not all who wander are lost.

Friday, December 19, 2008

Crazy for GREEN Papaya Salad

Papaya's - hate 'em. My friend Andy and I named them "Poo-Paya's" in Costa Rica last year because we agreed that they taste like a mix of swiss cheese, poo, and fruit. Yuck. I'm a rather adventurous eater, and I enjoy mostly everything that hits my lips, but I just can't get down with the poopaya's. Shawn (my man) and I love to eat Vietnamese food, and whenever we go out he always orders the Green Papaya Salad (Gỏi). I was skeptical at first, given my distaste towards poopaya, but I was pleasantly surprised at how delicious this green papaya was! It has a similar texture to apples, carrots, or pears, that have been julienned. I was convinced that there was NO way that my beloved Green Papaya was any way related to it's poo cousin. So today, I did some research. Well I didn't have to look far to discover that the poo and the delicious green pa are one in the same -- only the green used for the salad is simply unripe.

This is an unripe {green} papaya:

This is a ripe poopaya:

There are two variations of Gỏi: the Vietnamese version and the Thai version. I much prefer the Vietnamese way. Both are somewhat similar, but vary in two or three key ingredients. My favorite is the Vietnamese Green Papaya Salad with Beef Jerky. It may sound odd, but it is a delectable meeting of ingredients. The papaya is julienned, and combined with bits of shredded beef jerky -- SO good. I scoured the world wide web for a recipe that seemed perfect, and I finally found a good one. The recipe comes from Andrea Nguyen, author of "Into the Vietnamese Kitchen".

3 tbsp. fish sauce
2 tbsp. sugar
2 tbsp. fresh lime juice
2 Thai chiles, stemmed, seeded,
and finely chopped
1 clove garlic, finely chopped
1 green papaya
1 1/2 tsp. salt
1 tsp. sugar
1 1/2 cups loosely packed, roughly
torn Thai basil
4 oz. Asian-style hot fruit beef jerky
(preferably Hsin Tung Yangbrand),
shredded by hand

1. Whisk together fish sauce, sugar, lime juice, chiles, and garlic in a small bowl until sugar dissolves. Set dressing aside.

2. Peel papaya and trim ends. Halve papaya lengthwise and, using a spoon, scoop out the seeds and the thin white layer lining the cavity. Using a Japanese mandoline fitted with the julienne blade, cut the papaya into 1/8" thick strips. Transfer papaya to a colander and sprinkle with the salt and sugar; toss to combine. Let sit until juicy and pliant, 30–45 minutes.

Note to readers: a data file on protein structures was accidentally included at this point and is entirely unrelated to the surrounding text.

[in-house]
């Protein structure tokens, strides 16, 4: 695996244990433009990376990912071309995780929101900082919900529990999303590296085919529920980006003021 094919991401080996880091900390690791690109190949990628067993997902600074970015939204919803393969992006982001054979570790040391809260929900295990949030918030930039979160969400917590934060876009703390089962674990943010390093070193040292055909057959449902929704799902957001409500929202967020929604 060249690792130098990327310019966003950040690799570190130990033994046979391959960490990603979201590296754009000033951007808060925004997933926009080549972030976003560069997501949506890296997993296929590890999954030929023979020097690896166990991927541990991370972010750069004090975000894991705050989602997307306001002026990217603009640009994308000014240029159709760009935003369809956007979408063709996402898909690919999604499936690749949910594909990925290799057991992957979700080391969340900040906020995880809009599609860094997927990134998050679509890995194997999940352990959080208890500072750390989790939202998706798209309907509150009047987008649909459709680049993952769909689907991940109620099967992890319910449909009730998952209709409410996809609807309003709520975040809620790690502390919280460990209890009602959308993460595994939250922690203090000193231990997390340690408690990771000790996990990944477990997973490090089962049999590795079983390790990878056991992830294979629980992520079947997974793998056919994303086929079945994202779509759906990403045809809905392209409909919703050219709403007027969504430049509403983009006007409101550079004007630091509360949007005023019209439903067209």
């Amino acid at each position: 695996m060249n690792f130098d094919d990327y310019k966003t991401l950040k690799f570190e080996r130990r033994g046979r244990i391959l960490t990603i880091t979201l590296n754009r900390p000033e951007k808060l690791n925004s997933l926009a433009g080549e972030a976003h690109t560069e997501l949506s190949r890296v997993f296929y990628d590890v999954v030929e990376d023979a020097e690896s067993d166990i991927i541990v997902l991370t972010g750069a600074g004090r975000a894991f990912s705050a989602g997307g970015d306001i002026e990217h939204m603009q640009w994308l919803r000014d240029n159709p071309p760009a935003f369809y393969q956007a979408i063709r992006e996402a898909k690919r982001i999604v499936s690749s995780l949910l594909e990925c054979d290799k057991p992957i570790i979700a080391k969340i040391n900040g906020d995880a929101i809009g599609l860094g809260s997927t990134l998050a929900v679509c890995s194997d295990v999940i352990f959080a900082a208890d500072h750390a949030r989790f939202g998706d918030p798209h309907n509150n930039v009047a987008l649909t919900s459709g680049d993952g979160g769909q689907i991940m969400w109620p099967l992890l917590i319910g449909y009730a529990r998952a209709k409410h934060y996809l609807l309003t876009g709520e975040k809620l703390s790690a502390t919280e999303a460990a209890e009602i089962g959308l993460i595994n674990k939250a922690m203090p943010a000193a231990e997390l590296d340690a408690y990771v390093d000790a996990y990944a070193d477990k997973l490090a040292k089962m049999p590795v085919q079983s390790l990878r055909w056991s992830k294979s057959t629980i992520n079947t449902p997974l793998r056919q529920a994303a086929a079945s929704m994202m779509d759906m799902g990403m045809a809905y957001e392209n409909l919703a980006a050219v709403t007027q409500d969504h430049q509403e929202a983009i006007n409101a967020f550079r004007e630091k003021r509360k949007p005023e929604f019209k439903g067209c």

3. Rinse papaya under cold water and drain. Working in batches, transfer papaya to a tea towel and wring out excess moisture. Place papaya in a large bowl and toss to separate the strips. Add reserved dressing along with the basil and toss to combine. Serve topped with the shredded beef jerky.

***To SIMPLIFY this Recipe: just prepare the papaya as it says, top with a handful of thai basil leaves, some beef jerky, and then a (premade) chili-soy sauce dressing that can be found at any asian supermarket.

Here's a bit of info about the famous GREEN PAPAYA. When picking one up at the (Asian) Supermarket you want to pick out the most firm fruit available. Mushy or soft in any way is no good. Your best bet on finding unripe papaya's would be in the summer, when they are in season. You want the skin to be green, and the flesh to be very pale green to white in color. The flavor of the unripe papaya is pretty bland, which is why it makes for such a great Vietnamese salad -- it has a great texture, and it absorbs every bit of sweet, spicy, hot, sour, salty spices that are used.

The Vietnamese Green Papaya Salad is packed with amazing flavors, and (thankfully) very low in fat and calories and high in fiber. Throw some crushed cashews or peanuts on top for some added flavor. You don't have to use beef jerky either, you could top with shredded pork, or with shrimp -- or with nothing at all. And don't go using "Wild Bill's Beef Jerky", pick up some Vietnamese spicy beef jerky, called Khô Bò. No matter how you eat it, whatever toppings you select, I KNOW that you will love this dish!!! Hooray for GREEN PAPAYA!

"There is no sincerer love than the love of food"
- George Bernard Shaw

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